The IDBR includes data on the structure of businesses, classifying “VAT units” and “PAYE units” from the HMRC registrations. “Local units” represent the individual sites on which the business operates, while “reporting units” are usually made up of local units that undertake similar activities. The “VAT unit” contains all units within an enterprise. An “enterprise group” contains all enterprises within the group. Businesses are sampled for the ITIS at the “reporting unit” level.

To identify employment, businesses are linked to the IDBR reporting unit table at the “reporting unit” level. To identify ownership status, businesses are linked to the IDBR enterprise group table, to identify whether the enterprise group that owns the reporting unit is located inside or outside the UK. In some instances, it is possible to link businesses to identify employment but not ownership status; in some instance, it is possible to identify ownership status but not employment; and in some instances, neither can be identified. As a result, in tables containing both ownership and size breakdowns, the sum of services trade for size or ownership will not equal size or ownership in tables with only one of the breakdowns.

As it is not always possible to link with the IDBR, there are further instances of businesses with “unknown” characteristics (in addition to businesses not captured via ITIS), which have not been possible to link to the IDBR and therefore also appear in “unknown”. As a result, the “unknown” breakdowns available in different tables will not always equal each other, owing to linking discrepancies.

Location

The location of the ultimate parent company rather than the immediate parent company is used to identify whether a business is foreign-owned, which is in line with Eurostat international best practice on measuring services trade by business characteristics.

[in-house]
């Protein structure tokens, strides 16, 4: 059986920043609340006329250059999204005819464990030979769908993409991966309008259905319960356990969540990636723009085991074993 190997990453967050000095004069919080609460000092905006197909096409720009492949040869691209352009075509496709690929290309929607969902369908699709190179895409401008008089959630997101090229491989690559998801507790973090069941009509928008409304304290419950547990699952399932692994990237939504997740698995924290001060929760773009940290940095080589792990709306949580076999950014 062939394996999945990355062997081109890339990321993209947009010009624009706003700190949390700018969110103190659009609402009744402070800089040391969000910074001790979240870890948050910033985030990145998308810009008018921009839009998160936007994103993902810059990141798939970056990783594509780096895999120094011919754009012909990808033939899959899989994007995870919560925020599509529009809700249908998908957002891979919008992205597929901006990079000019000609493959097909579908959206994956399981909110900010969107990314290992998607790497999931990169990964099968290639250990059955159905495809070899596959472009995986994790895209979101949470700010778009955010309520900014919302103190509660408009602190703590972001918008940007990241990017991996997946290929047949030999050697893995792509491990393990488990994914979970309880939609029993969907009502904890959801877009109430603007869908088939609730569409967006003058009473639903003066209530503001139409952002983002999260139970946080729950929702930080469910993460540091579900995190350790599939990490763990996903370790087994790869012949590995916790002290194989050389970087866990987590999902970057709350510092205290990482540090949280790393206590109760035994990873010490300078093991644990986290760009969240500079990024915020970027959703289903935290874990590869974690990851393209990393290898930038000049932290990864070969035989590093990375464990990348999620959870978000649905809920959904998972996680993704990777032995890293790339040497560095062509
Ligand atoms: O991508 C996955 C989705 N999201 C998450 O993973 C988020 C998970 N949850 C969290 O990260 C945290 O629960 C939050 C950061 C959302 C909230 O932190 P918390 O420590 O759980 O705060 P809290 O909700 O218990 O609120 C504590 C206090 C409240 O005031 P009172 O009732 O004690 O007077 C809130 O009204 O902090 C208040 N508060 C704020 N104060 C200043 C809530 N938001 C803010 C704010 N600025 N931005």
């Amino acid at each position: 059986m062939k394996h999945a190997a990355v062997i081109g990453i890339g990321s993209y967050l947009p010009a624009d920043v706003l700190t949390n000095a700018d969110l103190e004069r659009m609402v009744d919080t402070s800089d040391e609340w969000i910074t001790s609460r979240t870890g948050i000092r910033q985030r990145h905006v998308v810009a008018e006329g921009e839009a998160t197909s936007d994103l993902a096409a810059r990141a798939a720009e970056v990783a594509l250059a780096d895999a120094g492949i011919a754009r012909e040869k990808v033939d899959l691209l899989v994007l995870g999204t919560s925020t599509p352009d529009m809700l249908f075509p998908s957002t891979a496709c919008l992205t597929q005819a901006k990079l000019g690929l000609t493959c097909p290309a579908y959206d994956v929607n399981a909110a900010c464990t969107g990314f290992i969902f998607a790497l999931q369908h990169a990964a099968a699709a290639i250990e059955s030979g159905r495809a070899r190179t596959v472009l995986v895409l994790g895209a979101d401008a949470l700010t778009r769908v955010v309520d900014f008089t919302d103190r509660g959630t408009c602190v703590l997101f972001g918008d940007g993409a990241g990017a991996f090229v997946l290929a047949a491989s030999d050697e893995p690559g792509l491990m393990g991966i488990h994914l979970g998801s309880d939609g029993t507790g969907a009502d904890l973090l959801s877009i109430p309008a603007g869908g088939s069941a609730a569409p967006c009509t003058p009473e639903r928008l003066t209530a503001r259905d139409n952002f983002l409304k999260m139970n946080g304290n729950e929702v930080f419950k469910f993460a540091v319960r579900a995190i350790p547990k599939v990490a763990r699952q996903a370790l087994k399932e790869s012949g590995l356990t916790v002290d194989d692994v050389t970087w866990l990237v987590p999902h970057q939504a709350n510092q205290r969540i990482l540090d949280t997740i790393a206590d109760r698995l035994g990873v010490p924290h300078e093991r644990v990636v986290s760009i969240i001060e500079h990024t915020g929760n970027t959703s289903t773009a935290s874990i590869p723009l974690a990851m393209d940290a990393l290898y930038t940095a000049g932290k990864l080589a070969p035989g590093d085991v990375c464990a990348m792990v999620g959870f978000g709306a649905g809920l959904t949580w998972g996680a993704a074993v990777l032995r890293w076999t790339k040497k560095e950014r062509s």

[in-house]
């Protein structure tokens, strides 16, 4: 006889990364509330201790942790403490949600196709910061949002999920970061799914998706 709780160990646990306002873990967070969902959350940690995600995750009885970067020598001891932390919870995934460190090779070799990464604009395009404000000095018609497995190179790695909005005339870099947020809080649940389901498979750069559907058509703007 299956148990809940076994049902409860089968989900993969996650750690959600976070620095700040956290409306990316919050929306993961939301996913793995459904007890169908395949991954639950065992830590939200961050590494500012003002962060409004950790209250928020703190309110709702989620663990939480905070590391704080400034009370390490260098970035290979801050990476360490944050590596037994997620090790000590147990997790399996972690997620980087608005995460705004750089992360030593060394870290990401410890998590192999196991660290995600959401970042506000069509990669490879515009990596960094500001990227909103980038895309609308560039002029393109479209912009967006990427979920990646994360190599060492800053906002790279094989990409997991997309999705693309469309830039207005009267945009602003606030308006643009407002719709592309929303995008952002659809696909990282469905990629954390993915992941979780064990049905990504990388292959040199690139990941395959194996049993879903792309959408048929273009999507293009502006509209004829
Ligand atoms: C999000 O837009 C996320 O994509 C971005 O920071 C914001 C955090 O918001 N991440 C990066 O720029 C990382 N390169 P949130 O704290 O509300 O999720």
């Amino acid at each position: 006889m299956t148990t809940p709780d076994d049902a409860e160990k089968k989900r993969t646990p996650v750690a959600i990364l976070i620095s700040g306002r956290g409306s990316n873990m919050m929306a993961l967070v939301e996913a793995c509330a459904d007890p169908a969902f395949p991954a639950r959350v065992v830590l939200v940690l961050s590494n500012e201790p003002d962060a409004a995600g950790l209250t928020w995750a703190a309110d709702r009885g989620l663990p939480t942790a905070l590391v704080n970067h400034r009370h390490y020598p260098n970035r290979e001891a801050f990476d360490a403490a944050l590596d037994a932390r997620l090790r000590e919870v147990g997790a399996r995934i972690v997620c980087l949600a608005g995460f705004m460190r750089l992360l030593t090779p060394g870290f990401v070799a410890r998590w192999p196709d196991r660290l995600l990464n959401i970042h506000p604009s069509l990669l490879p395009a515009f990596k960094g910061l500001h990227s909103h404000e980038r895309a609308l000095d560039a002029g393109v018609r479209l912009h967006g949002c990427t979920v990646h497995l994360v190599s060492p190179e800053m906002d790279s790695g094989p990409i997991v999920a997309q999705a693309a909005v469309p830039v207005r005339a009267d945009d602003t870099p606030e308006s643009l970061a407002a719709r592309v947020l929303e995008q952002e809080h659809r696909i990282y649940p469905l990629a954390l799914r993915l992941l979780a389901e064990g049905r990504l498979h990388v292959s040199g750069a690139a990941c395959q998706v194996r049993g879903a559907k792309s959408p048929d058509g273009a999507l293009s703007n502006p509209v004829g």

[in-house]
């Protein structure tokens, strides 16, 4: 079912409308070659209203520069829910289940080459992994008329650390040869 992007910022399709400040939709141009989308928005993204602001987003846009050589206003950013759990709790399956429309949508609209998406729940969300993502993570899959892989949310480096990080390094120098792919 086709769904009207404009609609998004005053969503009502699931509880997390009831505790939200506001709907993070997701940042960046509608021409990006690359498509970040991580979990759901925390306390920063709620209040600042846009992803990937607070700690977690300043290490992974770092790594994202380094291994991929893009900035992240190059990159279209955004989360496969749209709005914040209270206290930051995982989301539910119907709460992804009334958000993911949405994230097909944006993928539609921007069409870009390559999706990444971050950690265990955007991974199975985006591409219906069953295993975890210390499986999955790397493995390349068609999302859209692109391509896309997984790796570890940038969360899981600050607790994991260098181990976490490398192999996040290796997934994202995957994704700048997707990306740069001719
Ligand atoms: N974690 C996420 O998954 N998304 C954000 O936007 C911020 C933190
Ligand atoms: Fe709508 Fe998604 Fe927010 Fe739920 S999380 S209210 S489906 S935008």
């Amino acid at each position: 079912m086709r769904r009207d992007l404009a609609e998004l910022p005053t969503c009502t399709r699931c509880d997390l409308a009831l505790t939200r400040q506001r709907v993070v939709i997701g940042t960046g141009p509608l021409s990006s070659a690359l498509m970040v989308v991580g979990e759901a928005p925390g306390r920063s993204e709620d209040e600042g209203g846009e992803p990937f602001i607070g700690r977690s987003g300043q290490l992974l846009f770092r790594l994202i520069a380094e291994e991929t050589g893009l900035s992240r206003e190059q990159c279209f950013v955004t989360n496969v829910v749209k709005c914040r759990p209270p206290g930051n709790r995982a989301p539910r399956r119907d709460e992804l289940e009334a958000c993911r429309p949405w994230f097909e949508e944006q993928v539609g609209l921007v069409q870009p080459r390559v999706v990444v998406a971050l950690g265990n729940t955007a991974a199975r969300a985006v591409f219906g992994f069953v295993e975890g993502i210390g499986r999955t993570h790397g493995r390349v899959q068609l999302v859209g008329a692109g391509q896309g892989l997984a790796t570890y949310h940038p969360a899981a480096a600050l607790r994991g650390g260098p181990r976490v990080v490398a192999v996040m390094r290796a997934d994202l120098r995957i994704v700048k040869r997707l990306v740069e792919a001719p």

After EU withdrawal

As the UK leaves the EU, it is important that our statistics continue to be of high quality and are internationally comparable. During the transition period, those UK statistics that align with EU practice and rules will continue to do so in the same way as before 31 January 2020. We will continue to produce statistics broken down to EU and non-EU aggregates.

After the transition period, we will continue to produce our international trade statistics in line with the UK Statistics Authority’s Code of Practice for Statistics and in accordance with internationally agreed statistical guidance and standards. This is based on the International Monetary Fund’s (IMF’s) Balance of Payments and International Investment Position Manual sixth edition (BPM6), until those standards are updated.

Data published in UK trade statistical releases also form part of the broader system of UK National Accounts, which will be produced in line with international standards as laid down in the European System of Accounts (ESA) 2010 until the EU budgets are finalised for the years in which we were a member, as specified in the Withdrawal Agreement.

Trade asymmetries

These data are our best estimates of bilateral UK trade flows, compiled following internationally agreed standards and using a wide range of robust data sources. However, in some cases alternative estimates of bilateral trade flows are available from the statistical agencies for those countries or through central databases such as UN Comtrade. Differences between estimates are known as trade asymmetries and are a known aspect of international trade statistics, affecting bilateral estimates across the globe, not just in the UK.